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20121001
20121009
Search Results 0 to 3 of about 4 (some duplicates have been removed)
casting their presidential ballot next month. a judge has put a temporary hold on the state's new law. abc's t.j. winick explains. >> reporter: 93-year-old vivian applewhite cast her first vote for president back in 1932 for franklin roosevelt. but because she didn't have the required documents to obtain a photo i.d. she almost didn't have a chance to vote this november. it turns out applewhite will be able to vote after a judge blocked pennsylvania's controversial new voter i.d. law from taking full effect before the presidential election. >> at the end of the day this is a victory for democrats because they can argue that no longer would the kind of voters that they want to bring to the polls are encouraged to go to the polls will be turned away. at the same time, for republicans, winning pennsylvania was always a stretch. >> reporter: under the ruling voters can still be asked for identification but can't be discouraged from voting or disenfranchised if they dent have the proper i.d. >> they can go ahead and vote anyway. but the safe bet is to have i.d. and speed the whole process. >> r
i.d. law from taking full effect before the presidential election. >> at the end of the day this is a victory for democrats because they can argue that no longer would the kind of voters that they want to bring to the polls are encouraged to go to the polls will be turned away. at the same time, for republicans, winning pennsylvania was always a stretch. >> reporte voters can still be asked for identification but can't be discouraged from voting or disenfranchised if they dent have the proper i.d. >> they can go ahead and vote anyway. but the safe bet is to have i.d. and speed the whole process. >> reporter: supporters of voter i.d.s say the laws weren't passed to exclude voters just to protect against voepter fraud. critics say the real issue is voter suppression, not voter fraud, pointing out nearly every state legislature that passed tougher voter i.d. laws is controlled by republicans. >> this is a victory today for the people and a loss for the scheming and lying legislators in harrisburg who thought they could hijack the presidential election. >> reporter: the judge's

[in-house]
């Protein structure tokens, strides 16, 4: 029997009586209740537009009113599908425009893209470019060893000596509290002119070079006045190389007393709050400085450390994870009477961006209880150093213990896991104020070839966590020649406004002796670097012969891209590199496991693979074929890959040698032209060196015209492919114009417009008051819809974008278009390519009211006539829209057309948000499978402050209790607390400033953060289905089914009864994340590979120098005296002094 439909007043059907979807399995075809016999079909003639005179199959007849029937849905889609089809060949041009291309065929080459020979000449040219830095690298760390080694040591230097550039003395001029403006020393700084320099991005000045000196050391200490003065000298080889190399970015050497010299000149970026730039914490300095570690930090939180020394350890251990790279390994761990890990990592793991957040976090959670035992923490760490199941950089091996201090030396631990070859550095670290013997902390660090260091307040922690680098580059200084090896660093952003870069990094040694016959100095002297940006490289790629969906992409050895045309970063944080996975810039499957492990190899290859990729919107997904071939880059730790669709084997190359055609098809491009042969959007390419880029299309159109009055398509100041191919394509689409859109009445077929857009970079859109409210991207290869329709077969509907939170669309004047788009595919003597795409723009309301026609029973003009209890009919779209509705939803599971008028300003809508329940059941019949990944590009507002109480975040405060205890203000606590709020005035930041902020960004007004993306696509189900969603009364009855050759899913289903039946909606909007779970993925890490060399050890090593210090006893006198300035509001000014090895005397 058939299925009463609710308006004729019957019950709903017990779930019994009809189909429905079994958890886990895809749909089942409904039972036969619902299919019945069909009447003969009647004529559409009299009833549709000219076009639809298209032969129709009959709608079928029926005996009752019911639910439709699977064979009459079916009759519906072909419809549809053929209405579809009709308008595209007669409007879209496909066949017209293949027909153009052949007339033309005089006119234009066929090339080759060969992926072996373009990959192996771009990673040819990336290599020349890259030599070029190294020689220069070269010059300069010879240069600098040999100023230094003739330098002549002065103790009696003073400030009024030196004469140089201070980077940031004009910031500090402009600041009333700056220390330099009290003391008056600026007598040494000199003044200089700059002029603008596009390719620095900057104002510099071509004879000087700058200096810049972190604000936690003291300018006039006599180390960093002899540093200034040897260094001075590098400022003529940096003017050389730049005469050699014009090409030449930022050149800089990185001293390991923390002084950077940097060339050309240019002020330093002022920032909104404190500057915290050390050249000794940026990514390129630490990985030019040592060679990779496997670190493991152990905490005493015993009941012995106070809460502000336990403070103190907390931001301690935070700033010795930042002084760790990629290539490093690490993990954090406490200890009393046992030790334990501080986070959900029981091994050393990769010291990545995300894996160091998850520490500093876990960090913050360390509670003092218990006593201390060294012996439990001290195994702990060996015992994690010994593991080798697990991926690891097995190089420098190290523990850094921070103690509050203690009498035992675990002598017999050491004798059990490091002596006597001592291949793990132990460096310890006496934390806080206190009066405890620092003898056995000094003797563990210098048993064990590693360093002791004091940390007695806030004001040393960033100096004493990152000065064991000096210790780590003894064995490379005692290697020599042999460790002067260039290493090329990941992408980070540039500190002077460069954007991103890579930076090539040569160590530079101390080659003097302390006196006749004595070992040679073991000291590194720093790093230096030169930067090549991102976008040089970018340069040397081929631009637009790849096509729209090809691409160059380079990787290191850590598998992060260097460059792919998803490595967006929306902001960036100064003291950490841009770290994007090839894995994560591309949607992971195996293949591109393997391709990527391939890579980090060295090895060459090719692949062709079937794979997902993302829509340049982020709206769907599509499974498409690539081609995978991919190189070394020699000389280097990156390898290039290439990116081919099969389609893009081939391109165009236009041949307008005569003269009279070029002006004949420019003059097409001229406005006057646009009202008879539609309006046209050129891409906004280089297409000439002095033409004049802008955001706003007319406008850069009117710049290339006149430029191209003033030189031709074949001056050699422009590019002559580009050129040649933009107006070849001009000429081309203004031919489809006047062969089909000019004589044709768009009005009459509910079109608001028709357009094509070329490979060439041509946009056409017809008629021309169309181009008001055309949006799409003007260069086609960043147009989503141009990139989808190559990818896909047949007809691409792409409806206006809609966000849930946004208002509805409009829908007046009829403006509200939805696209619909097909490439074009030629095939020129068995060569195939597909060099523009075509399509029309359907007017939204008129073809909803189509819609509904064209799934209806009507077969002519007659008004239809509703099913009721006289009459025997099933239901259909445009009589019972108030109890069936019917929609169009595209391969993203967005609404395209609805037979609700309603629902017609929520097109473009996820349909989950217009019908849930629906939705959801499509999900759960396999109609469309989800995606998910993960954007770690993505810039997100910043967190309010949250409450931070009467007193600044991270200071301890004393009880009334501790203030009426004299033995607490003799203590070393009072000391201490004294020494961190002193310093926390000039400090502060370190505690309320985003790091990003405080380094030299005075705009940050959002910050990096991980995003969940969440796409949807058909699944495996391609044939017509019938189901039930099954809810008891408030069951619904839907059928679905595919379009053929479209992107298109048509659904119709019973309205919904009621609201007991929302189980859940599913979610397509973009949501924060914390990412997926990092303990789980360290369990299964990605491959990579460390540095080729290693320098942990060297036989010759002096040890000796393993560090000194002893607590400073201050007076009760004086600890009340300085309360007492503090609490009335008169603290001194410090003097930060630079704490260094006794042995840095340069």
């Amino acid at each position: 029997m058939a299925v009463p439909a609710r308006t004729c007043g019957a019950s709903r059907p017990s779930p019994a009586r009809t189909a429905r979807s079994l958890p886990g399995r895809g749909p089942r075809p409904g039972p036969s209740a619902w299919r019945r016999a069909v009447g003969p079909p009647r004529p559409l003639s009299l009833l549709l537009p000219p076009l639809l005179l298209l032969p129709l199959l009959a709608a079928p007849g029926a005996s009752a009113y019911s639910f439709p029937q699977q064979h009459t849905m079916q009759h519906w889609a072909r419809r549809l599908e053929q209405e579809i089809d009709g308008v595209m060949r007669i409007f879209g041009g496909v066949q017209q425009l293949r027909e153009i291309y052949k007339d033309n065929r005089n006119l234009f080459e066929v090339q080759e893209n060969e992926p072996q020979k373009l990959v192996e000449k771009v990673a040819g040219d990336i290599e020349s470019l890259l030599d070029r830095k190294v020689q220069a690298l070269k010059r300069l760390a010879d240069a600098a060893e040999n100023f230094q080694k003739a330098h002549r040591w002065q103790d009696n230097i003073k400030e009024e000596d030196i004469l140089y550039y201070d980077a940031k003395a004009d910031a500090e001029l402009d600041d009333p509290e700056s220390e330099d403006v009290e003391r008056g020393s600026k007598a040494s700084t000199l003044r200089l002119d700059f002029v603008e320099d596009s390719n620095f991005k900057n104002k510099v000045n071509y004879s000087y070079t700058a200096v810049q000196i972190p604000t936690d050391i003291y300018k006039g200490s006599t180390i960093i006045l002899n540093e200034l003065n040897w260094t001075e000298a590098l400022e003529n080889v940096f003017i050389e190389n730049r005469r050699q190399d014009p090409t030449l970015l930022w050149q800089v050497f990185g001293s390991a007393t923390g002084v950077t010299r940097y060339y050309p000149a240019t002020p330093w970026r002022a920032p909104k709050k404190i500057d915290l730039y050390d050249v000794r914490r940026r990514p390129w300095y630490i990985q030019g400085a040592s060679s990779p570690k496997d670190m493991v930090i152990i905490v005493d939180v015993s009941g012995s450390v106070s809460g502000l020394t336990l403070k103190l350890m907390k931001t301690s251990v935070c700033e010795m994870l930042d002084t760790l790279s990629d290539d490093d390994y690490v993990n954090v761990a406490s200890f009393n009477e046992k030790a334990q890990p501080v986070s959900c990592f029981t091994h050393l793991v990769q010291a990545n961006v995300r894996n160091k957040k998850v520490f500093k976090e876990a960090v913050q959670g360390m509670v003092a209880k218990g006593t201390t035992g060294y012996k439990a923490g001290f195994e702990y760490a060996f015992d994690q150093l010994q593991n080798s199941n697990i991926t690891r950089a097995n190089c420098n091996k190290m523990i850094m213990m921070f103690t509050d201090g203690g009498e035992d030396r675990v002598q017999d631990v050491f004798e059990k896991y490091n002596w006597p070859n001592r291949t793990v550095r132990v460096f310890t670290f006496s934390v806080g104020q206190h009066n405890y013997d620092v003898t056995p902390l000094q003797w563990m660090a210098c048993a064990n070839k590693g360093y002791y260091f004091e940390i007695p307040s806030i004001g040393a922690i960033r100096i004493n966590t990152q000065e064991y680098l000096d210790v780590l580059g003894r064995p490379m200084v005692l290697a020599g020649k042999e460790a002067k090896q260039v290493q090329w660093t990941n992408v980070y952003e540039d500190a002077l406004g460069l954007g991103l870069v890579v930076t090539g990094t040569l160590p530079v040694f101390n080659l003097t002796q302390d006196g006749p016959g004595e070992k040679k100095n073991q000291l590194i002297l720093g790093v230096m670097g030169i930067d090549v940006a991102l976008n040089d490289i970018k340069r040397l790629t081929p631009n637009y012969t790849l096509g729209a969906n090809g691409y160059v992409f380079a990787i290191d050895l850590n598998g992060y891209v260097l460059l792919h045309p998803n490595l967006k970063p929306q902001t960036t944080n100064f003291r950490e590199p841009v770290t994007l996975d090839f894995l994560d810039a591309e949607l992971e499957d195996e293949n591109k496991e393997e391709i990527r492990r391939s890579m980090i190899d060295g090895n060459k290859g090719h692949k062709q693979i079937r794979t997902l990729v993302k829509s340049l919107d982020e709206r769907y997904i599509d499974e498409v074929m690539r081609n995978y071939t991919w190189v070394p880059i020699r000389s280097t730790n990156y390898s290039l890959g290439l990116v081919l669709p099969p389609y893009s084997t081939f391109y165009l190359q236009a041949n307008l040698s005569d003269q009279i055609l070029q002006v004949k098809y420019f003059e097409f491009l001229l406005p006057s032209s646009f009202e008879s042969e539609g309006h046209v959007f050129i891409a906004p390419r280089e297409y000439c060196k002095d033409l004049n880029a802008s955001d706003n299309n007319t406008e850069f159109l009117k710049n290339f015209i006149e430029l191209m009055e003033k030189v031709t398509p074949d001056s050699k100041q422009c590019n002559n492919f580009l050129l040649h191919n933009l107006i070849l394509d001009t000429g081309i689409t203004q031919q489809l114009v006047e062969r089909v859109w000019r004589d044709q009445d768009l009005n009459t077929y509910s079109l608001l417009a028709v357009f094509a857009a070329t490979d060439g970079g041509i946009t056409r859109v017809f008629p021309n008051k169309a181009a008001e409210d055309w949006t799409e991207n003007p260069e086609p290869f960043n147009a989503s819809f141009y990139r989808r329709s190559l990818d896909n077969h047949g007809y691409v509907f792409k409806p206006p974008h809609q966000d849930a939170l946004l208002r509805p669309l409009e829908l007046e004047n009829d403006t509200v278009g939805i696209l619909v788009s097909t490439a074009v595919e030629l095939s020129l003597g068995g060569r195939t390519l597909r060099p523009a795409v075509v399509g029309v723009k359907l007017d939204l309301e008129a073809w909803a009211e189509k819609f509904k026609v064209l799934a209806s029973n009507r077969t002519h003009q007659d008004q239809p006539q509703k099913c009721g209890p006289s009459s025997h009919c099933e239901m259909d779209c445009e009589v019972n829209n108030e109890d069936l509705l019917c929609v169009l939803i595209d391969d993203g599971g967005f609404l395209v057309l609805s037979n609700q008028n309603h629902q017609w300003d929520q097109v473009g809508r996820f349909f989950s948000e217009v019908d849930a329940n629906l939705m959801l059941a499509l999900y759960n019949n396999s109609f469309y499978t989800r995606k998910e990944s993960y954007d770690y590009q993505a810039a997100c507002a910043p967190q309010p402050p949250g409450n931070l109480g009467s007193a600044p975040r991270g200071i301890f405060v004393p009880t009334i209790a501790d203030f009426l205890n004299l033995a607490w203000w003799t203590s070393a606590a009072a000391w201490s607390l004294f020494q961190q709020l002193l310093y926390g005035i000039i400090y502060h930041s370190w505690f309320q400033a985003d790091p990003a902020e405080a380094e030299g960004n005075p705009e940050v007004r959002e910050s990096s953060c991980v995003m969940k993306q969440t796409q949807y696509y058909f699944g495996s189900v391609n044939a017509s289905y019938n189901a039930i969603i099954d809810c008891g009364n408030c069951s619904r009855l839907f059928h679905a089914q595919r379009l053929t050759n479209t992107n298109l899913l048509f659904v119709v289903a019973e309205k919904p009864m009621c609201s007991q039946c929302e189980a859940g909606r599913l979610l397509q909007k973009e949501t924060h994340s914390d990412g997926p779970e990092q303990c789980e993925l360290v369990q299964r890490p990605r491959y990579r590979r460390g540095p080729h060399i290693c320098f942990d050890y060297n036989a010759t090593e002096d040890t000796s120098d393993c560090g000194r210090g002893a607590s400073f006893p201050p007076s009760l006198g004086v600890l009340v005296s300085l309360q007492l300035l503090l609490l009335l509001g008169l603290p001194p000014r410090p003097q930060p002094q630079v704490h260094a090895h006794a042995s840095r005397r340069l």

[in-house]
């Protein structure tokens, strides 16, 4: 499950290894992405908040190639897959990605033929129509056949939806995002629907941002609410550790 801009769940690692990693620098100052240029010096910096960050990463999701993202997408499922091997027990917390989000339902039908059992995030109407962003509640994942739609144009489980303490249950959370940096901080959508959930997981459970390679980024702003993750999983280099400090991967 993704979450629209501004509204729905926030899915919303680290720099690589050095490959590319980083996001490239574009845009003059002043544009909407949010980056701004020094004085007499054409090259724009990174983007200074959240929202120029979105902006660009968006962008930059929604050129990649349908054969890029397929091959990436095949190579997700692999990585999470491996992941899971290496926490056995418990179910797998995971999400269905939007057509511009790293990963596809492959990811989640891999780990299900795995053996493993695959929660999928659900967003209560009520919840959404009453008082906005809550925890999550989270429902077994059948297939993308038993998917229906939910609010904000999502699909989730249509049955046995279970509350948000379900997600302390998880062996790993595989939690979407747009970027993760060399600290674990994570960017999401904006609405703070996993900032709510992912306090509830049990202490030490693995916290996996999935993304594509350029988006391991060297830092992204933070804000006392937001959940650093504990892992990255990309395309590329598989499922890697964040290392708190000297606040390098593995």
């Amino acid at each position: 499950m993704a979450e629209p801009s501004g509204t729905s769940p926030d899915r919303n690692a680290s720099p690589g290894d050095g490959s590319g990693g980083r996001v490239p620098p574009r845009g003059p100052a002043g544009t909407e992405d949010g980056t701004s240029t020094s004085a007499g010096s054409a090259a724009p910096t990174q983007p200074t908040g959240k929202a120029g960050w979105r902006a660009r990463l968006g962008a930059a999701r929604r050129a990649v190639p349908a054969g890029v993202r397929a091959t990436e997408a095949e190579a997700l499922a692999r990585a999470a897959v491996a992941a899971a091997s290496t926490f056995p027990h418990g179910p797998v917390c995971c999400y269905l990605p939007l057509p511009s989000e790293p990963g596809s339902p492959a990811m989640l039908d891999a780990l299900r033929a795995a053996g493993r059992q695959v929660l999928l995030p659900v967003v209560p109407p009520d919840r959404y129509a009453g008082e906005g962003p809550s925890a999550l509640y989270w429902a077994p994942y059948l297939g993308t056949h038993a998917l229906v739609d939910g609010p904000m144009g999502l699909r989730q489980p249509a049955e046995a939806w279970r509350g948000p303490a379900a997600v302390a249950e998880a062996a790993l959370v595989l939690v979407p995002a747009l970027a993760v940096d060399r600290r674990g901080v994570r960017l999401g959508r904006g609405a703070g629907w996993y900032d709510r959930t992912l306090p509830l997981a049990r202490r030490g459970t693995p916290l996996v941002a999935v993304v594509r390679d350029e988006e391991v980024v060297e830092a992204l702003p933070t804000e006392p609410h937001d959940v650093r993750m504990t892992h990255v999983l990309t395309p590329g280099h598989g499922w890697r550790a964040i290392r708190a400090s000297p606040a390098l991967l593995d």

bold idea is never mind. >> the debate later turned to the president's health care law which romney says he will get rid of if elected. >> it cut $716 billion from medicare to pay for it. i want to put the money back in medicare. it has killed jobs. >> reporter: but the president tried to bring it back to romney's own health care law which he says is quite similar. >> governor romney did a good thing, working with democrats in the state to set up what is essentially the identical model. it hasn't destroyed jobs. >> reporter: there were a few fireworks. and fewer surprises. the candidates were very deliberate outlining their bullet points on specific policies, but at the same time, neither of them really went after each other on them. it was more like they were trying to go through a checklist. not really connecting with the voters. rob, paula. >> all right. now, obviously, the president's campaign is going to spin this. what will we be hearing from them? >> well, they were trying to focus on mitt romney, the word you kept hearing from the president's surrogates was mitt romney was t
Search Results 0 to 3 of about 4 (some duplicates have been removed)